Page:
telecom, technology and the occasional floobergeist

I’ve got an abundance of bits and pieces of canadian telecom and internet experience, and I am thrilled to be in a place in time when all is changing, technology is developing, and the status quo is being disrupted. 

Floobergeist is a word that is beginning to defy definition.  The more I roll that smooth pebble around, the more it becomes to mean. Floobergeist started out as the magic dust that turns dreams into ideas.  And then it began to encompass the zing that happens when you have conversations about those ideas. And now, it’s the whole evolution from dream to conversation, with each step improving the later and the former along the way.

Everyone aspires to good conversations. They can lead you to adventures you’ve never imagined, and to people you can twig with.

Let’s have a good conversation…


It's a Fog Day!

If you grew up in the country, today is the kind of day you dreamed of as a kid. Foggy. Foggy meant that the school busses were going to be delayed.  We would hover around the phone until the call came - School busses are going to be delayed 2 hours. Whoot!  And then, if the fog hadn't lifted by 10 or 10:30 - another call - the school busses are cancelled! It was awesome. No school, and nice enough outside by noon to have the whole day to yourself.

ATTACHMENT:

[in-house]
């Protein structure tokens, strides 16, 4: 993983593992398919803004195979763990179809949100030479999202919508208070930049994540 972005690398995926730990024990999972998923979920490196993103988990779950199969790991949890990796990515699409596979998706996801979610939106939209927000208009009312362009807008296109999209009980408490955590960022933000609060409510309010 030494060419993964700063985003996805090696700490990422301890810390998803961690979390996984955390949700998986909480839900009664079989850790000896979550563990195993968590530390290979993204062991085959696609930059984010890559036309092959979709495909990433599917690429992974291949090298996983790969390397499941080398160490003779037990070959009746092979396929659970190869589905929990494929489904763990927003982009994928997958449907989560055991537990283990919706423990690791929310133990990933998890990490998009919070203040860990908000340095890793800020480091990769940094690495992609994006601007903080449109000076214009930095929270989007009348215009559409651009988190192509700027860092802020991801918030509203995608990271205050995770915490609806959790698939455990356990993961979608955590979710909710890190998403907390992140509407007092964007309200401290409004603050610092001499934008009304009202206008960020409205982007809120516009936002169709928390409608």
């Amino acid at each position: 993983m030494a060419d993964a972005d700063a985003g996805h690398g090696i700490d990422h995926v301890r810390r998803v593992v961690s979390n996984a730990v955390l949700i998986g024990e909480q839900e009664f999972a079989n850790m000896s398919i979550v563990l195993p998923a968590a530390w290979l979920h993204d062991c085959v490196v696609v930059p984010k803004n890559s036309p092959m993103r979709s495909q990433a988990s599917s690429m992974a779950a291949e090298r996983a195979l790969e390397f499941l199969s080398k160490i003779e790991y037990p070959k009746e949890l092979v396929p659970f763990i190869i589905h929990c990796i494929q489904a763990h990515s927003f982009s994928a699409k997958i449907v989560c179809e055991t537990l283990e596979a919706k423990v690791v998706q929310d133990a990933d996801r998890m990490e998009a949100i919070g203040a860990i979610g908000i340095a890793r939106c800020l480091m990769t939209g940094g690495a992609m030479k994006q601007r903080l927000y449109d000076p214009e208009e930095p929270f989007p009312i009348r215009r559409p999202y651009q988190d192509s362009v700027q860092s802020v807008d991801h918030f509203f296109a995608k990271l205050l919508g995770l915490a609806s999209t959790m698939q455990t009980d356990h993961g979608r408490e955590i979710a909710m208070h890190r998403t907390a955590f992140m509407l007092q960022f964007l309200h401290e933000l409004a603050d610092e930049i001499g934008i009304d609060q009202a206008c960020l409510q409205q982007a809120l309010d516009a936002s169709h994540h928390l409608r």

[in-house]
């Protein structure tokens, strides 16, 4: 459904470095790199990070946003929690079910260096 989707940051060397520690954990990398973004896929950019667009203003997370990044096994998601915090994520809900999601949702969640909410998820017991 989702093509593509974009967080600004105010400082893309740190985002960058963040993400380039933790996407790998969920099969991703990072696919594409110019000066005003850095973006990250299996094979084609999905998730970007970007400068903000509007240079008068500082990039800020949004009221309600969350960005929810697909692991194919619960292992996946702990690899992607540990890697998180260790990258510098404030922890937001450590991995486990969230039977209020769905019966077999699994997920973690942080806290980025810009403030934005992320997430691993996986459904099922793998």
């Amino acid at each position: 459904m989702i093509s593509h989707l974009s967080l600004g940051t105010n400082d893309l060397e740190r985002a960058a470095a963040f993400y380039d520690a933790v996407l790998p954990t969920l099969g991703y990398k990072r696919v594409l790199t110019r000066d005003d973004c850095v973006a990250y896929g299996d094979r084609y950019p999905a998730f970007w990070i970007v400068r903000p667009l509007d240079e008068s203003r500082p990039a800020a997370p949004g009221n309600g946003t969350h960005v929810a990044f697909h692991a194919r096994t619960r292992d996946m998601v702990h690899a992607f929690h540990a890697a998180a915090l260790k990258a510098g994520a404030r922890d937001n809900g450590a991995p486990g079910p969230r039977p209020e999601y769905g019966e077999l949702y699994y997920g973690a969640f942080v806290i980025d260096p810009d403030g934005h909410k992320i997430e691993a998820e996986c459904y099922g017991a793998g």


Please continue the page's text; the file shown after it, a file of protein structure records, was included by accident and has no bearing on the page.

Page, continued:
If you were a town kid, you still had to walk to school - and it would likely be pretty lame - considering more than 70% of the students were on the busses.

I miss fog days. No bus driver in their right mind wanted to drive on a fog day. The school board created rules around fog to keep kids from being smucked on the back roads by trucks, cars, tractors, trains and errant bovines.  If you're standing at the end of your laneway, and it's foggy, you are likely ripe for a smucking.  If you're already on the bus, there are likely 4 train tracks you've got to cross between your house and the school. In the back country, they don't have those new fangled wig wags to tell people that a train is imminent. In fact, in the back country, they add another element of challenge, and make sure that there are trees that come right up to the road, so you can't even get a good look down the tracks to see if the 7:40 from Windsor is on time or not.  Your only chance is to get up enough speed a few miles from the crossing, and barrel over the tracks, hoping that all is clear.

Of course, even in the country, busses stop at railway crossings.